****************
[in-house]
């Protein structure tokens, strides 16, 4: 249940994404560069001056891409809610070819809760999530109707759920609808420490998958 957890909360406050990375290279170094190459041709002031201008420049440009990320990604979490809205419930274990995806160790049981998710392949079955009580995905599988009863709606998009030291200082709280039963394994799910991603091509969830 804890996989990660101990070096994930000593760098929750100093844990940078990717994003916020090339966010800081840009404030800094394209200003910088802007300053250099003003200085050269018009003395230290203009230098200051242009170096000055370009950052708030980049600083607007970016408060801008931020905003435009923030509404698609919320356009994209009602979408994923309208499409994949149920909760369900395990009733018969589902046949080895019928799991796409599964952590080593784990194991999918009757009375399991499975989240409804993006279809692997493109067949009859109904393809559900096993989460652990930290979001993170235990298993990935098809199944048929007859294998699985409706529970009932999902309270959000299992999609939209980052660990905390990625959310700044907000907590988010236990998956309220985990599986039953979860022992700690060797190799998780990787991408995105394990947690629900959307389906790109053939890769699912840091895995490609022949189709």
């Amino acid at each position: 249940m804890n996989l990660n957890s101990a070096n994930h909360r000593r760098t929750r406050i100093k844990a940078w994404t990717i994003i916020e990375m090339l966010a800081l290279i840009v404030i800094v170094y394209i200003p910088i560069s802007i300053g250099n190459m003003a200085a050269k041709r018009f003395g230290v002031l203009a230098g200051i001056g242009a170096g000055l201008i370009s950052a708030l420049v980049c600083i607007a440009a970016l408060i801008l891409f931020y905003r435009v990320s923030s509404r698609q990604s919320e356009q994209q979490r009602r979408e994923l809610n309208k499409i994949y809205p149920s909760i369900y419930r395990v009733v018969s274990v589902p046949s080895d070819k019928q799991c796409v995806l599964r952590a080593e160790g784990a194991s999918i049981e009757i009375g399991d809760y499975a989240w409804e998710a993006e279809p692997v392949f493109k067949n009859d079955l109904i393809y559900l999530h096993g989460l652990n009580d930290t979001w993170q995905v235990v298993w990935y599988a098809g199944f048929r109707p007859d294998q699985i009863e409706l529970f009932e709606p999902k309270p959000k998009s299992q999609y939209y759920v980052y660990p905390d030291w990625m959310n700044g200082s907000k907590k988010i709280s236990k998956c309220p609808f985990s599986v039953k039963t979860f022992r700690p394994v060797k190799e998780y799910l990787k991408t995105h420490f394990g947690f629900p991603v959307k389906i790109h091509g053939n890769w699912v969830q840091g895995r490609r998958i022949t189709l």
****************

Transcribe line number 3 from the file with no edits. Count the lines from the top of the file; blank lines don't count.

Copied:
């Amino acid at each position: 249940m804890n996989l990660n957890s101990a070096n994930h909360r000593r760098t929750r406050i100093k844990a940078w994404t990717i994003i916020e990375m090339l966010a800081l290279i840009v404030i800094v170094y394209i200003p910088i560069s802007i300053g250099n190459m003003a200085a050269k041709r018009f003395g230290v002031l203009a230098g200051i001056g242009a170096g000055l201008i370009s950052a708030l420049v980049c600083i607007a440009a970016l408060i801008l891409f931020y905003r435009v990320s923030s509404r698609q990604s919320e356009q994209q979490r009602r979408e994923l809610n309208k499409i994949y809205p149920s909760i369900y419930r395990v009733v018969s274990v589902p046949s080895d070819k019928q799991c796409v995806l599964r952590a080593e160790g784990a194991s999918i049981e009757i009375g399991d809760y499975a989240w409804e998710a993006e279809p692997v392949f493109k067949n009859d079955l109904i393809y559900l999530h096993g989460l652990n009580d930290t979001w993170q995905v235990v298993w990935y599988a098809g199944f048929r109707p007859d294998q699985i009863e409706l529970f009932e709606p999902k309270p959000k998009s299992q999609y939209y759920v980052y660990p905390d030291w990625m959310n700044g200082s907000k907590k988010i709280s236990k998956c309220p609808f985990s599986v039953k039963t979860f022992r700690p394994v060797k190799e998780y799910l990787k991408t995105h420490f394990g947690f629900p991603v959307k389906i790109h091509g053939n890769w699912v969830q840091g895995r490609r998958i022949t189709l």